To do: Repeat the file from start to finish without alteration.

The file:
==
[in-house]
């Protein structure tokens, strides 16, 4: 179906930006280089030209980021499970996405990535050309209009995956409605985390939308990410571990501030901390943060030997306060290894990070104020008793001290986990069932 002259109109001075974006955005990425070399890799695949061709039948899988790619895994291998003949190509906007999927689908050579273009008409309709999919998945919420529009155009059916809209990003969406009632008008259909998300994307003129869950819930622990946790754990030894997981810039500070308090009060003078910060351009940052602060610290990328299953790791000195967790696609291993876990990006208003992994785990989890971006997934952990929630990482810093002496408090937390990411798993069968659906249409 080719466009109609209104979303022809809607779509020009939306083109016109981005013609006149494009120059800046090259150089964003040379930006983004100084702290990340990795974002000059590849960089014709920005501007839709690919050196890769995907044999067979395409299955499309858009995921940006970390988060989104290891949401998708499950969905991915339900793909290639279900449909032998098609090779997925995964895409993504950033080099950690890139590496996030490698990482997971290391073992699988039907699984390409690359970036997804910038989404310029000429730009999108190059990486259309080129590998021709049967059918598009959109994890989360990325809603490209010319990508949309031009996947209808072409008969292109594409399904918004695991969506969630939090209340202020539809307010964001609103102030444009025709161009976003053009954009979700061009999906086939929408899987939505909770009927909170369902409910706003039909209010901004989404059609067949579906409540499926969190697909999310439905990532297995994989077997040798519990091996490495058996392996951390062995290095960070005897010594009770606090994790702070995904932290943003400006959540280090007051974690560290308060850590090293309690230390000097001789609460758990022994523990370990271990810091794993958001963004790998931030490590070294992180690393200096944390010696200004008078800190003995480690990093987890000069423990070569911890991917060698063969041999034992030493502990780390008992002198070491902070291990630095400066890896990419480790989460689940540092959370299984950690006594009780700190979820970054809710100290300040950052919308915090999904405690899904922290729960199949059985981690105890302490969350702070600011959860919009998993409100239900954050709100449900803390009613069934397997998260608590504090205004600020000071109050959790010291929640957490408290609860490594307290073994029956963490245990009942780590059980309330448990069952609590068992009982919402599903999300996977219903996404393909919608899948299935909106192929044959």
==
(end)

[in-house]
């Protein structure tokens, strides 16, 4: 179906930006280089030209980021499970996405990535050309209009995956409605985390939308990410571990501030901390943060030997306060290894990070104020008793001290986990069932 002259109109001075974006955005990425070399890799695949061709039948899988790619895994291998003949190509906007999927689908050579273009008409309709999919998945919420529009155009059916809209990003969406009632008008259909998300994307003129869950819930622990946790754990030894997981810039500070308090009060003078910060351009940052602060610290990328299953790791000195967790696609291993876990990006208003992994785990989890971006997934952990929630990482810093002496408090937390990411798993069968659906249409 080719466009109609209104979303022809809607779509020009939306083109016109981005013609006149494009120059800046090259150089964003040379930006983004100084702290990340990795974002000059590849960089014709920005501007839709690919050196890769995907044999067979395409299955499309858009995921940006970390988060989104290891949401998708499950969905991915339900793909290639279900449909032998098609090779997925995964895409993504950033080099950690890139590496996030490698990482997971290391073992699988039907699984390409690359970036997804910038989404310029000429730009999108190059990486259309080129590998021709049967059918598009959109994890989360990325809603490209010319990508949309031009996947209808072409008969292109594409399904918004695991969506969630939090209340202020539809307010964001609103102030444009025709161009976003053009954009979700061009999906086939929408899987939505909770009927909170369902409910706003039909209010901004989404059609067949579906409540499926969190697909999310439905990532297995994989077997040798519990091996490495058996392996951390062995290095960070005897010594009770606090994790702070995904932290943003400006959540280090007051974690560290308060850590090293309690230390000097001789609460758990022994523990370990271990810091794993958001963004790998931030490590070294992180690393200096944390010696200004008078800190003995480690990093987890000069423990070569911890991917060698063969041999034992030493502990780390008992002198070491902070291990630095400066890896990419480790989460689940540092959370299984950690006594009780700190979820970054809710100290300040950052919308915090999904405690899904922290729960199949059985981690105890302490969350702070600011959860919009998993409100239900954050709100449900803390009613069934397997998260608590504090205004600020000071109050959790010291929640957490408290609860490594307290073994029956963490245990009942780590059980309330448990069952609590068992009982919402599903999300996977219903996404393909919608899948299935909106192929044959």